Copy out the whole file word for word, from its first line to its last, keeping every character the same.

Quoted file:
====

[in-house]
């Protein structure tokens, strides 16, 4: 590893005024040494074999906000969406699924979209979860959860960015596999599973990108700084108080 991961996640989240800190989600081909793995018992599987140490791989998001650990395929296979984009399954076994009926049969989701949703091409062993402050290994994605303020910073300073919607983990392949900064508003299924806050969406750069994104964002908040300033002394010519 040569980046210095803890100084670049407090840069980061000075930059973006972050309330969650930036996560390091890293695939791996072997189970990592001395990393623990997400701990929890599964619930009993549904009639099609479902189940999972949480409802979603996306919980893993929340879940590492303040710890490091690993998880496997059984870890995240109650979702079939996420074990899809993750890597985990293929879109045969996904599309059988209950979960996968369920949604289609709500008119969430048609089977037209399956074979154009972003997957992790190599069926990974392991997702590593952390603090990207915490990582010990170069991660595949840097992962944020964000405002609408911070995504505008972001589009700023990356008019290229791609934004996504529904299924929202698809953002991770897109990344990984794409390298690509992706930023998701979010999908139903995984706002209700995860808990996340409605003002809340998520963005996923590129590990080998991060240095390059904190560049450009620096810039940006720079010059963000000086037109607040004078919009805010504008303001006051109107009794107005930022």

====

[in-house]
């Protein structure tokens, strides 16, 4: 590893005024040494074999906000969406699924979209979860959860960015596999599973990108700084108080 991961996640989240800190989600081909793995018992599987140490791989998001650990395929296979984009399954076994009926049969989701949703091409062993402050290994994605303020910073300073919607983990392949900064508003299924806050969406750069994104964002908040300033002394010519 040569980046210095803890100084670049407090840069980061000075930059973006972050309330969650930036996560390091890293695939791996072997189970990592001395990393623990997400701990929890599964619930009993549904009639099609479902189940999972949480409802979603996306919980893993929340879940590492303040710890490091690993998880496997059984870890995240109650979702079939996420074990899809993750890597985990293929879109045969996904599309059988209950979960996968369920949604289609709500008119969430048609089977037209399956074979154009972003997957992790190599069926990974392991997702590593952390603090990207915490990582010990170069991660595949840097992962944020964000405002609408911070995504505008972001589009700023990356008019290229791609934004996504529904299924929202698809953002991770897109990344990984794409390298690509992706930023998701979010999908139903995984706002209700995860808990996340409605003002809340998520963005996923590129590990080998991060240095390059904190560049450009620096810039940006720079010059963000000086037109607040004078919009805010504008303001006051109107009794107005930022």